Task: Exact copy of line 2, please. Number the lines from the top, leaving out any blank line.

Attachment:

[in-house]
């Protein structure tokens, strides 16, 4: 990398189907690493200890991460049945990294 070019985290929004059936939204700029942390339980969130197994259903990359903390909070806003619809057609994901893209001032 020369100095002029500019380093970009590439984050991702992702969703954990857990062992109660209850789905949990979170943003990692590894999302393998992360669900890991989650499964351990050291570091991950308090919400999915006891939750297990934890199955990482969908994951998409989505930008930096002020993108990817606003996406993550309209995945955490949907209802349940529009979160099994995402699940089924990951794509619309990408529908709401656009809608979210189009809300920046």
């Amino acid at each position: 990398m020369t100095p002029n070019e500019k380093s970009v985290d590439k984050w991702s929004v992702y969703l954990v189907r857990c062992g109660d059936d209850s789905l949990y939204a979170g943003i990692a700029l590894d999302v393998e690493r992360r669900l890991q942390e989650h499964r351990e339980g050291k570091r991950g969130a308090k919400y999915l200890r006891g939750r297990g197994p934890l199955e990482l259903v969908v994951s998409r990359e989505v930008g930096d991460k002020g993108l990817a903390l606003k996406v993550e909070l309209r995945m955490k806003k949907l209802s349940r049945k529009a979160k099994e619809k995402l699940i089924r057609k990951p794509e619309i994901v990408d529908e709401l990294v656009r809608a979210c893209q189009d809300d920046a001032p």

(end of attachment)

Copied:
């Protein structure tokens, strides 16, 4: 990398189907690493200890991460049945990294 070019985290929004059936939204700029942390339980969130197994259903990359903390909070806003619809057609994901893209001032 020369100095002029500019380093970009590439984050991702992702969703954990857990062992109660209850789905949990979170943003990692590894999302393998992360669900890991989650499964351990050291570091991950308090919400999915006891939750297990934890199955990482969908994951998409989505930008930096002020993108990817606003996406993550309209995945955490949907209802349940529009979160099994995402699940089924990951794509619309990408529908709401656009809608979210189009809300920046």